Although Datuk Seri G. Palanivel is the MIC president, he has to live under the shadow cast by his predecessor Datuk Seri S. Samy Vellu whose combative style differs greatly from his successor’s more meticulous way of doing things.
THE MIC ground is roiled by an interview that Datuk Seri S. Samy Vellu gave to Sunday Star where he spoke on a broad range of subjects.
The interview was picked up by vernacular Tamil newspapers, which focused on the former MIC president’s regrets in battling his former deputy Tan Sri S. Subramaniam.
The newspapers also gave front-page treatment to the regrets he expressed in promoting current president Datuk Seri G. Palanivel.
“I brought a man from nowhere. I built him; I gave him courage. I made him a deputy because at that time, we were fighting with Subramaniam,” he said in the interview.
“Now, I realise there was no reason for the fight (with Subramaniam) ... I presented him (Palanivel) to the whole country wherever I went.
“Why did people select Palanivel – because he has Samy Vellu’s face, not for anything else! I did all the work and promoted him. He became president. From the day he took over as president, I have nothing to do with MIC. He doesn’t talk to me much or call me,” Samy Vellu said.
Answering a question, Samy Vellu said he does not call Palanivel because he (Samy Vellu) was (now) an ordinary man.
“How can I call such a big man?” he asked, tongue-in-cheek. “The only time they call me is for the (MIC) conference. I go and sit there like a fool, and come back.
“I never open my mouth and say anything because he is the president,” he added.
Although he says he can’t interfere in MIC affairs, he has interfered simply because he is Samy Vellu.
There is little doubt that he is still the MIC’s “Big Daddy” and anything he says and does causes ripples in the party that he had beaten into shape during his three decades at the helm.
Although Palanivel is the president, he has yet to escape the huge shadow cast by Samy Vellu and his style of politics which deeply understands the Tamil psyche.
“In the last party election (November 2013), Palanivel sought to bring his own team into power by forming an alliance with Subramaniam’s supporters who were long ostracised under Samy Vellu,” said a retired former MIC vice-president.
The election results showed delegates returned a team of leaders with mixed loyalties.
While the majority were Palanivel’s men, a substantial portion were leaders owing loyalty to Datuk Seri Dr S. Subramaniam and Samy Vellu’s kinsmen, like youth leader Sivaraj Chandran and vice-president Datuk M. Saravanan.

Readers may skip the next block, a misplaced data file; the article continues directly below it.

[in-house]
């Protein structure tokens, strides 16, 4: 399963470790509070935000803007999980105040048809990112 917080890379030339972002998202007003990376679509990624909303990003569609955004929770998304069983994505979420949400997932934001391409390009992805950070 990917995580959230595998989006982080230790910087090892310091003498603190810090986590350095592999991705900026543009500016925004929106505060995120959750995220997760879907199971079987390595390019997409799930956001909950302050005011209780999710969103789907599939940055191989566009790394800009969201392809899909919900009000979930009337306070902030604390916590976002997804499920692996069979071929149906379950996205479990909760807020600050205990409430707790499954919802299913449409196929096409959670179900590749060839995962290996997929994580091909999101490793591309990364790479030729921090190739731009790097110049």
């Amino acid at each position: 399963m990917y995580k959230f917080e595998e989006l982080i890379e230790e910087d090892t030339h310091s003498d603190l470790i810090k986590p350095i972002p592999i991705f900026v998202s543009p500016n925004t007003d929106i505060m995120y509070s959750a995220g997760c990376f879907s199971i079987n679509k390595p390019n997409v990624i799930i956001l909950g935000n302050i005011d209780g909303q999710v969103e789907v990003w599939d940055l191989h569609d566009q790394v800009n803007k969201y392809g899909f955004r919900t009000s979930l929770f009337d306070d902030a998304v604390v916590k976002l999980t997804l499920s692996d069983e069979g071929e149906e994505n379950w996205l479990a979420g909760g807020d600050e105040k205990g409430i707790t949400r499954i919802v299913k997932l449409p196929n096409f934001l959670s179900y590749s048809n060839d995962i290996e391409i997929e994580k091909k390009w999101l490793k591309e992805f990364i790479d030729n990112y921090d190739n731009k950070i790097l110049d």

The opposing faction that lost the election is disputing the results and has gone to the Registrar of Societies, alleging many irregularities.
As it stands, Palanivel has said he will retire when his term expires in 2016, as part of a plan brokered by Prime Minister Datuk Seri Najib Tun Razak. But there are some in the MIC who are impatient and fear he might stay on longer.
Palanivel made sure that Dr Subramaniam was elected as deputy, as part of the plan, while giving a free rein to the vice-president and central working committee (CWC) contests.
While his men dominate the CWC, there are other winners at higher levels who owe loyalties elsewhere.
Samy Vellu’s statement, therefore, comes as a balm to the faction waiting in the wings to take over the MIC.
His statement that he had “brought up Palanivel from nowhere” echoes exactly their own feelings about Palanivel who they see as too much into religion and prayers and less into running the party.
The MIC has not gotten used to the different style of leadership that Palanivel exemplifies – they are still used to the roaring patronage-style of Samy Vellu who scolds, hugs and sings songs and publicly disciplines members.
Palanivel on the other hand is more methodical, orderly and meticulous.
Palanivel’s supporters in the MIC want Samy Vellu to stop meddling in MIC business and focus on his new job as business envoy to South Asia.
“He shouldn’t lambast Palanivel because the new president was handpicked by Samy Vellu himself,” said a CWC member.
“We don’t want to get into a war with him because we know how it would go.
“Ideally, Samy Vellu should be an elder statesmen, winning respect from all factions,” he added.
But still Samy Vellu is allowed his occasional diatribe, which is what he has done in the interview. It is his right.
Palanivel is the president and he should concentrate on running the party and pay less attention to the rantings of his old friend who is unlikely to become his nemesis at his age.
> The views expressed are entirely the writer’s own.